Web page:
Finding your voice as a writer is an essential key to remaining relevant as an author. It makes your foot print memorable.
Most best-selling authors like Stephen King, Anthony Robbins, and Ernest Hemingway have their own distinctive writing flavor or signature, which sets them apart.
By picking up a text written by an author who has discovered his voice and is true to it, by scanning through a few paragraphs, you will decipher who is behind the pen.
Discovering your voice as a writer and staying true to it makes you unique and sets you apart.
In literature, the term “voice” refers to the rhetorical mixture of vocabulary, tone, point of view, and syntax that makes your phrases, sentences, and paragraphs flow in a particular manner.
It’s difficult to isolate you from the crowd when you are a shadow of yourself by writing like everyone else with “no voice.”
Every instrument in music can be identified by the sound it produces, and every writer should be identified by his words.
Not only are your words on paper powerful, but so is your ability to communicate a personality through them.
Ernest Hemingway is known for his ability to communicate his thoughts in a simple and memorable manner. He tries to remove ambiguity of all forms, leaving the message for his reader to devour.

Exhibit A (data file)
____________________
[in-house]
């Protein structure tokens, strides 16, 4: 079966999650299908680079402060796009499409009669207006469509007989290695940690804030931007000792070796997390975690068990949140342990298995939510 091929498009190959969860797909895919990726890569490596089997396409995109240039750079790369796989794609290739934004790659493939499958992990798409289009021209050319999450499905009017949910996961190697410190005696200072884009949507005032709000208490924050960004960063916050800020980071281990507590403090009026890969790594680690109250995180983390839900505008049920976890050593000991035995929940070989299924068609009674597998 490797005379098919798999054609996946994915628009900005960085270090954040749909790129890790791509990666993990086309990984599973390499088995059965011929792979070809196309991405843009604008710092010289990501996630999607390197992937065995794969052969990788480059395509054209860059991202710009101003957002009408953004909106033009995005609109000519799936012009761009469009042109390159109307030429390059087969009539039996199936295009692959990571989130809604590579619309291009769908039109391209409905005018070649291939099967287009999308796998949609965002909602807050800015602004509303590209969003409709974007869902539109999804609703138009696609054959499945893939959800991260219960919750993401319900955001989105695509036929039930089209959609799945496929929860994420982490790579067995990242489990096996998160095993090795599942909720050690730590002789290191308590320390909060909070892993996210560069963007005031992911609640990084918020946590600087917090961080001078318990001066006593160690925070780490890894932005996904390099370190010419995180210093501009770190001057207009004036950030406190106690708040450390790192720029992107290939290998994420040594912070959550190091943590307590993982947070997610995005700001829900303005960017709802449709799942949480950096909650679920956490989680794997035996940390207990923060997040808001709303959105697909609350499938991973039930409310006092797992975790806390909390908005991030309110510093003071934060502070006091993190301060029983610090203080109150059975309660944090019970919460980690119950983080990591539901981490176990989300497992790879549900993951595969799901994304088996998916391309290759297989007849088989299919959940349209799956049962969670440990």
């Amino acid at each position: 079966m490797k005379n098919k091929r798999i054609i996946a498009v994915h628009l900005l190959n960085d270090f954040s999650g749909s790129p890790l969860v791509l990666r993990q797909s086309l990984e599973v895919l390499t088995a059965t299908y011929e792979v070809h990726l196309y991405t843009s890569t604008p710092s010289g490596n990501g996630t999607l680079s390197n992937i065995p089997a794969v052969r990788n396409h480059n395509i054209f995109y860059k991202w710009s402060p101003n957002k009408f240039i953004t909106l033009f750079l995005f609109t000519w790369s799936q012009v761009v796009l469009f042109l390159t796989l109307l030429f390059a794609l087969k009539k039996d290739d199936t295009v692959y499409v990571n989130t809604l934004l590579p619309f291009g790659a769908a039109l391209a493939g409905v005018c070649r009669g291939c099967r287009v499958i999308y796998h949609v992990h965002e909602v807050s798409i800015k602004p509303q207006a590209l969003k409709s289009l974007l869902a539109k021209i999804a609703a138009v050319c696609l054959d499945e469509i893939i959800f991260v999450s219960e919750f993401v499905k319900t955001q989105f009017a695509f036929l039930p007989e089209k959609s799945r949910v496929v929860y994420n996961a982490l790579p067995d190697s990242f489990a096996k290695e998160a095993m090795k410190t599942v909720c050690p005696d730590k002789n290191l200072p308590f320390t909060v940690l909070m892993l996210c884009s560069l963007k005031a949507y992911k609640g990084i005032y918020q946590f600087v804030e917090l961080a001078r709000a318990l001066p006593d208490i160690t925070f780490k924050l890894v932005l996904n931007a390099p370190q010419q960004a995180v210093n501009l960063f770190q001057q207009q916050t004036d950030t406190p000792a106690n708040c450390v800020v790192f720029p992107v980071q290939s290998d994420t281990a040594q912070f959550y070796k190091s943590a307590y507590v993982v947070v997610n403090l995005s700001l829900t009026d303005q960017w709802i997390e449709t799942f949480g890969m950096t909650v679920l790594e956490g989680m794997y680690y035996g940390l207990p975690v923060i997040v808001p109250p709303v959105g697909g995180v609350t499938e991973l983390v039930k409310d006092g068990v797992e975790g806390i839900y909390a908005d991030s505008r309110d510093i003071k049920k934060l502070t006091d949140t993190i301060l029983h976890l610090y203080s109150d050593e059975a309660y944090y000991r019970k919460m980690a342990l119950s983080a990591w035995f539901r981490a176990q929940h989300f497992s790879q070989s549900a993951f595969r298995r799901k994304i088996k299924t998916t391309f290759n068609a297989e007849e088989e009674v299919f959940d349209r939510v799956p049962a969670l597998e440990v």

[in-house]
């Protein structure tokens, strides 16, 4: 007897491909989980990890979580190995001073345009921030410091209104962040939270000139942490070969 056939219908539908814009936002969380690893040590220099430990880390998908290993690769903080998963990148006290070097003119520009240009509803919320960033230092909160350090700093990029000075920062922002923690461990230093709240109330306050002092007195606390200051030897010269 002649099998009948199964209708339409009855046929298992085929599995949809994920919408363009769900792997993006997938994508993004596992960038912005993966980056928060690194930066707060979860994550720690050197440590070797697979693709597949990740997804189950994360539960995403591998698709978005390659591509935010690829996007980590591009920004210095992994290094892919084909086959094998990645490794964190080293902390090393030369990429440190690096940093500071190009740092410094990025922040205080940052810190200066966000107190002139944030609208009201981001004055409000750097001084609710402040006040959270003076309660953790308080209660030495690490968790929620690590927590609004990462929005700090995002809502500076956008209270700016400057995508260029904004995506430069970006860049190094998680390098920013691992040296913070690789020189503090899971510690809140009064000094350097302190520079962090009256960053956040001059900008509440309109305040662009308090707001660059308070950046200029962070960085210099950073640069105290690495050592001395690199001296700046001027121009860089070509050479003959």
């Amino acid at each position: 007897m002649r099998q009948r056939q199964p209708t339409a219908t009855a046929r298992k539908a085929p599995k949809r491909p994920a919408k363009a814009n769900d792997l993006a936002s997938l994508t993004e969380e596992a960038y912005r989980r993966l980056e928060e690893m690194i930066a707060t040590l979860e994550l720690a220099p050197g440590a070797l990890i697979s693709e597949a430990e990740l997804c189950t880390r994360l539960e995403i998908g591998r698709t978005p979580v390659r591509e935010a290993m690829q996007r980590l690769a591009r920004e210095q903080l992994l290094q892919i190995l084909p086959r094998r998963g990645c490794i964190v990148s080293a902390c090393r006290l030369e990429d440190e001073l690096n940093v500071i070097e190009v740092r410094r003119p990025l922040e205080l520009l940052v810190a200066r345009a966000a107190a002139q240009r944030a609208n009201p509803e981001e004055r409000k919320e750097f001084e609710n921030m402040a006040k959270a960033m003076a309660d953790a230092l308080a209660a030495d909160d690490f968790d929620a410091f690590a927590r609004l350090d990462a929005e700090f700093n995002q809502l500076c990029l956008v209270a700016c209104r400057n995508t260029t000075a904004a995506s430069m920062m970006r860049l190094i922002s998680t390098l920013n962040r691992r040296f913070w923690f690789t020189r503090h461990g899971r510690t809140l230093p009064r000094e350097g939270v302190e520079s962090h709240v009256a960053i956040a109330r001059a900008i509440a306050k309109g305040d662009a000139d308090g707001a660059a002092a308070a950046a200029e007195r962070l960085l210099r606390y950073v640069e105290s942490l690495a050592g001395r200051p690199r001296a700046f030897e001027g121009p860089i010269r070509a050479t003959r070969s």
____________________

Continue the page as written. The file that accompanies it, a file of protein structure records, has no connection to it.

“Show me a writer who knows his voice and is true to it, and I will show you a man his world will seek after.”
Writing is an art rather than a science. It takes consistent, deliberate practice over time, and your natural style will develop. No one that I know of is born with a signature style of writing.
Everyone discovers and hones theirs at one point of their life or the other.
Being able to discover your worldview will certainly help in developing a consistent tone when it comes to writing. This fact is one of the vital keys to finding your tone as a writer.
Generally speaking, when it comes to narrative, every writer’s point of view is peculiar to him or her. That’s why choosing your point of view, that’s, first-person, second-person, or third-person narrative, will help in shaping your voice.
In most literal pieces of fiction, to be specific, you will find out that the author most of the time swings back and forth from the third person’s narrative to the first. It’s difficult to write from the second-person narrative only, but the majority of the writers of fiction write from the first or third person narrative.
Being able to place a balance between description and dialogue is also important when trying to identify your tone as a writer. Most authors find it difficult to sustain a balance between the two, but choosing any of the two and being consistent in your stake will help in establishing your voice as a writer.
Writing is an art that can be learnt and developed, so through consistent practice, the treasure in your earthen vessel can be harnessed.
Ps: Practice is superior to learning. Good writing takes time, and developing a writer’s voice can take even longer.